Two things enticed me to go see Killer Joe.
The first, was that Matthew McConaughey apparently gives the performance of his career. This I had to see to believe. I’ll be honest, I’m no fan of the buff blonde hotshot, and not simply because he reminds me of a Ken doll, but because I’ve never enjoyed any of the parts he’s ever played nor any of the movies he’s ever been in.
To me, that boy-next-door smile and made-for-rom-com wink were nothing but a mask for an all too safe, all too predictable kind of an actor.
The second enticement, was that this was an allegedly dark tale, full of suspense. Oh well, I do likes me dark suspense-filled tales I do.
With the hooks clearly in place, I take a seat in the busy Friday dinner-time screening, just daring director William Friedkin (The Exorcist, The Guardian) to yank me into a whirlpool of darkness and serious acting, from none other than…Matthew McConaughey?
Well folks, the hooks ripped right through the skin on this one – the rumours are true and the film actually delivers.
The story involves Chris, a young drug dealer (Emile Hirsch), who contracts a hit-man to kill his mother, get the insurance money and ward off some angry debtors. What was surprising was that the film itself plays out like a piece of theatre. That shouldn’t have been surprising really, given that it was based on Tracy Letts’ 1993 piece of theatre of the same name. Having never seen the play, I can’t compare or contrast Friedkin’s take on it, but with Letts all over the screenplay it still has that intimate ‘live drama’ feel.
Friedkin takes his time to layer the story with simple and intimate visuals. In fact, the overall simplicity of the film is pretty impressive. With a well-known Hollywood director, some well-known actors, and a healthy $10 million budget, I kept expecting something bigger. Bigger twists, bigger cinematography, bigger post production. It was about ten minutes into the film that I understood, with joyful appreciation, that this was not that kind of film. Killer Joe knew exactly what it was going to do. It was going to look and feel like it was shot on a much lower-budget with good old special effects, not visual ones. It was also going to focus on powerful theatrical performances from every actor involved, with particular credit to McConaughey as Killer Joe, Juno Temple as trailer-park virgin and love interest Dotty (why are they always the love interest?) and slutty step-mom Sharla, played by Gina Gershon (who has great lips). Thomas Haden Church is great as Chris’ father Ansel, and provides much of the comic relief.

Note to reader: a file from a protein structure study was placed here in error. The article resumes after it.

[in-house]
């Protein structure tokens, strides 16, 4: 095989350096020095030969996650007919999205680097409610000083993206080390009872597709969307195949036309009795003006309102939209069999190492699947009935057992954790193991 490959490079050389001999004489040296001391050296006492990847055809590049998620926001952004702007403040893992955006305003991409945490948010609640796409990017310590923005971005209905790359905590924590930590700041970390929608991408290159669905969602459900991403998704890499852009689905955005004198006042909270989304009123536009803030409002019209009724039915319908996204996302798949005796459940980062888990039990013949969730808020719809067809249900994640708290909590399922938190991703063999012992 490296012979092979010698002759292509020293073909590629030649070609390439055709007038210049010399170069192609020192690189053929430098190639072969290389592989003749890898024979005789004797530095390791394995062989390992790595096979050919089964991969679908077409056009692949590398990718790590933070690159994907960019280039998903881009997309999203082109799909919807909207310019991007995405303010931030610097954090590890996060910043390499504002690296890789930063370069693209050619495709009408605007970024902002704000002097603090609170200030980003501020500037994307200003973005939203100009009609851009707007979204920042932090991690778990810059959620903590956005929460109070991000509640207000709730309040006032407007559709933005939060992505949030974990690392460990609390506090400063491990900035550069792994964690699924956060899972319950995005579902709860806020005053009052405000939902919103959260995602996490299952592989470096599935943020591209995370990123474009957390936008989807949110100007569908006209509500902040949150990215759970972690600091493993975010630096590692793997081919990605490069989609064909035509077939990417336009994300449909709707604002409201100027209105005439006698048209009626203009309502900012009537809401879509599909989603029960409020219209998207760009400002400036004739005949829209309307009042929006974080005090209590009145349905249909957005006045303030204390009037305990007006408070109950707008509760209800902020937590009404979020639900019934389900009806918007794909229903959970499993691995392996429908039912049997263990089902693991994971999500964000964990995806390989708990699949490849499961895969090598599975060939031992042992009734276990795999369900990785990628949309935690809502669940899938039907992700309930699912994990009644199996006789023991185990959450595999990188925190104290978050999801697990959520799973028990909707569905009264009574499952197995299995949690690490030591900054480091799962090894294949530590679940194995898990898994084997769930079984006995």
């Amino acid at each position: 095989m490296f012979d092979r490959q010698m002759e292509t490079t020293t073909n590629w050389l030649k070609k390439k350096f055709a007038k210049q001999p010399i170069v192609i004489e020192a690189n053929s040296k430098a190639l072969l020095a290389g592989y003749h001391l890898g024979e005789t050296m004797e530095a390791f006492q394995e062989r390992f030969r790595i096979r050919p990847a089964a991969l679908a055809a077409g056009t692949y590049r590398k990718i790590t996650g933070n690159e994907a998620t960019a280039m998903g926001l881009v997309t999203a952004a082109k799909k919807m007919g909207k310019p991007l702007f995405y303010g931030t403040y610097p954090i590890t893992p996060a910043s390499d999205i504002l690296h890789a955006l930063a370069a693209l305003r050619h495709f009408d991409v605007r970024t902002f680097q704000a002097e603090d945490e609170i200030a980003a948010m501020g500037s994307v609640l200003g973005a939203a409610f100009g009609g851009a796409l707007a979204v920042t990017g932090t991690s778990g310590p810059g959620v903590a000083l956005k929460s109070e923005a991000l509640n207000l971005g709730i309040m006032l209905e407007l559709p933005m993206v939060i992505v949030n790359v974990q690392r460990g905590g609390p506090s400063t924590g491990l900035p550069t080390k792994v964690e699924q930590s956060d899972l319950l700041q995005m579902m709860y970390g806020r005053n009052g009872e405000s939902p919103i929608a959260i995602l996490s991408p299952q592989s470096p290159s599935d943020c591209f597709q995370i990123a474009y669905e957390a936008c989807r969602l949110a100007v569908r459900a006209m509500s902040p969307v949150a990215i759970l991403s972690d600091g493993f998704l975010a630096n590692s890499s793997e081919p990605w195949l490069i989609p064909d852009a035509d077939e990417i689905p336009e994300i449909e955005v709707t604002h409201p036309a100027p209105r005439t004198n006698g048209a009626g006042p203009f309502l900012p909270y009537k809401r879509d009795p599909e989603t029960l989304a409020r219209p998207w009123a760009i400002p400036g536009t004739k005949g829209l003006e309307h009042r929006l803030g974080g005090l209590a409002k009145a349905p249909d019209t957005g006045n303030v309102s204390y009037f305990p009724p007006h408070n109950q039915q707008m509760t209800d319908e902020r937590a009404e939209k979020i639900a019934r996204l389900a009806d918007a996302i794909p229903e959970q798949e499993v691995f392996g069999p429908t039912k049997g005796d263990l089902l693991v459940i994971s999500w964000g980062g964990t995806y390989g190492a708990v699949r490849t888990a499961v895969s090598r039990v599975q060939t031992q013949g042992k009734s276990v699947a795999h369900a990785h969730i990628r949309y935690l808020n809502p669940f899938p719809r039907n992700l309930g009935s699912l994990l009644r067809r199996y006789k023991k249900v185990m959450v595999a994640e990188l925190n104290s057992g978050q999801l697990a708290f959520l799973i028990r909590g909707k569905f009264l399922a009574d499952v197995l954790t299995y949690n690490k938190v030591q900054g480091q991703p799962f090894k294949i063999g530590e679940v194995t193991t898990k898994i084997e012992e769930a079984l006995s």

Put pure and simple, this adaptation sticks to the original story. Hurrah. And let’s face it, with Friedkin at the helm, it was never going to succumb to the kind of cheap-thrill Hollywood make-over one has sadly become accustomed to, and thank the Lord for that. It even keeps its explosions down to single figures.
If I had to pick holes, it would be the sensation that one or two of the technical elements fell under par and that the editing was perhaps a little rushed. Was I expecting more in this department from the man who brought us The Exorcist almost forty years ago? Yes, yes I was. Could it be that those niggley schoolboy errors were actually done with masterful intent? Yeah, I suppose. Should I stop being so anally retentive when it comes to focus-pulls and continuity when I have no authority on the subject? Yes, you sad sack.
All this being said, it does look good, and quite arty. The tone and pace perfectly complement the treacle-thick black humour that presents itself pretty much from the get-go. I’m talking as black as the charcoaled remains of Lucifer’s dirty boxer shorts here.
Content wise, there’s sex and food and death, all you need for a good night in really. It was dark, as promised, and McConaughey was brilliant, as promised. I wouldn’t call Killer Joe a high tempo thriller, more of a slow-boiling voyeuristic one. Think Columbo on a Texan trailer park. But a messed up Columbo, who has flipped on a strange lethal combo of Viagra and severe psychological problems. If that sounds up your street (and why wouldn’t it be?), then you’ll enjoy this hearty finger-lickin’ flick.